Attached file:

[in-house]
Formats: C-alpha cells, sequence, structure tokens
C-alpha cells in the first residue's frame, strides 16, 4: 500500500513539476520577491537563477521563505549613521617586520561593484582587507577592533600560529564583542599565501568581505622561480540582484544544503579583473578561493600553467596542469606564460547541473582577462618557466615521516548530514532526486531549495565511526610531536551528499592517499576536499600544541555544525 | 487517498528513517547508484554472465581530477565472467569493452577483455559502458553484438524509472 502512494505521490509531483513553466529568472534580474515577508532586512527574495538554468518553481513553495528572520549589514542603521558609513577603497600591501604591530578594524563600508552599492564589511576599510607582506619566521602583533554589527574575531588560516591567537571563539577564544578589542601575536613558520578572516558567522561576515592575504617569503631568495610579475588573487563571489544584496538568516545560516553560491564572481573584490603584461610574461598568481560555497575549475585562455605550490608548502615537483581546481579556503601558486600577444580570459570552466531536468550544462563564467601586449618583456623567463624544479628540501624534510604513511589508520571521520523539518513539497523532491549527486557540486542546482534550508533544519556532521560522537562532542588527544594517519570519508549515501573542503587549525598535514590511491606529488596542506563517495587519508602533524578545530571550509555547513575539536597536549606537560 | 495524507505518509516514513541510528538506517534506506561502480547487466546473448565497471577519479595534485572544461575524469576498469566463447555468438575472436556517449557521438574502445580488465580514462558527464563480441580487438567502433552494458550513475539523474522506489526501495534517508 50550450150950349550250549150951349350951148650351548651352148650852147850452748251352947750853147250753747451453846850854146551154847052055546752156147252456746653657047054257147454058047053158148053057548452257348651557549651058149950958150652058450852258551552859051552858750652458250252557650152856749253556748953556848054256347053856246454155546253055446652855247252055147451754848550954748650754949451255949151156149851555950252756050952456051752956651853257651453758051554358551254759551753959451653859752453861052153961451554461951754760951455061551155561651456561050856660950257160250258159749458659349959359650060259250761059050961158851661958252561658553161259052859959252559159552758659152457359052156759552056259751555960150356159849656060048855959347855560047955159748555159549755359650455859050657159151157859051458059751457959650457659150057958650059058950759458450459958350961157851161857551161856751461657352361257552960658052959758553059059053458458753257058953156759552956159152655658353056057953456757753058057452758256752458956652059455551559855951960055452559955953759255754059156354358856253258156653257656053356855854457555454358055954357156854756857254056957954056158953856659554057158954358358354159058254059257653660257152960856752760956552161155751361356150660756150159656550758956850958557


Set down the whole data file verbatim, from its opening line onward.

[in-house]
Formats: C-alpha cells, sequence, structure tokens
C-alpha cells in the first residue's frame, strides 16, 4: 500500500513539476520577491537563477521563505549613521617586520561593484582587507577592533600560529564583542599565501568581505622561480540582484544544503579583473578561493600553467596542469606564460547541473582577462618557466615521516548530514532526486531549495565511526610531536551528499592517499576536499600544541555544525 | 487517498528513517547508484554472465581530477565472467569493452577483455559502458553484438524509472 502512494505521490509531483513553466529568472534580474515577508532586512527574495538554468518553481513553495528572520549589514542603521558609513577603497600591501604591530578594524563600508552599492564589511576599510607582506619566521602583533554589527574575531588560516591567537571563539577564544578589542601575536613558520578572516558567522561576515592575504617569503631568495610579475588573487563571489544584496538568516545560516553560491564572481573584490603584461610574461598568481560555497575549475585562455605550490608548502615537483581546481579556503601558486600577444580570459570552466531536468550544462563564467601586449618583456623567463624544479628540501624534510604513511589508520571521520523539518513539497523532491549527486557540486542546482534550508533544519556532521560522537562532542588527544594517519570519508549515501573542503587549525598535514590511491606529488596542506563517495587519508602533524578545530571550509555547513575539536597536549606537560 | 495524507505518509516514513541510528538506517534506506561502480547487466546473448565497471577519479595534485572544461575524469576498469566463447555468438575472436556517449557521438574502445580488465580514462558527464563480441580487438567502433552494458550513475539523474522506489526501495534517508 50550450150950349550250549150951349350951148650351548651352148650852147850452748251352947750853147250753747451453846850854146551154847052055546752156147252456746653657047054257147454058047053158148053057548452257348651557549651058149950958150652058450852258551552859051552858750652458250252557650152856749253556748953556848054256347053856246454155546253055446652855247252055147451754848550954748650754949451255949151156149851555950252756050952456051752956651853257651453758051554358551254759551753959451653859752453861052153961451554461951754760951455061551155561651456561050856660950257160250258159749458659349959359650060259250761059050961158851661958252561658553161259052859959252559159552758659152457359052156759552056259751555960150356159849656060048855959347855560047955159748555159549755359650455859050657159151157859051458059751457959650457659150057958650059058950759458450459958350961157851161857551161856751461657352361257552960658052959758553059059053458458753257058953156759552956159152655658353056057953456757753058057452758256752458956652059455551559855951960055452559955953759255754059156354358856253258156653257656053356855854457555454358055954357156854756857254056957954056158953856659554057158954358358354159058254059257653660257152960856752760956552161155751361356150660756150159656550758956850958557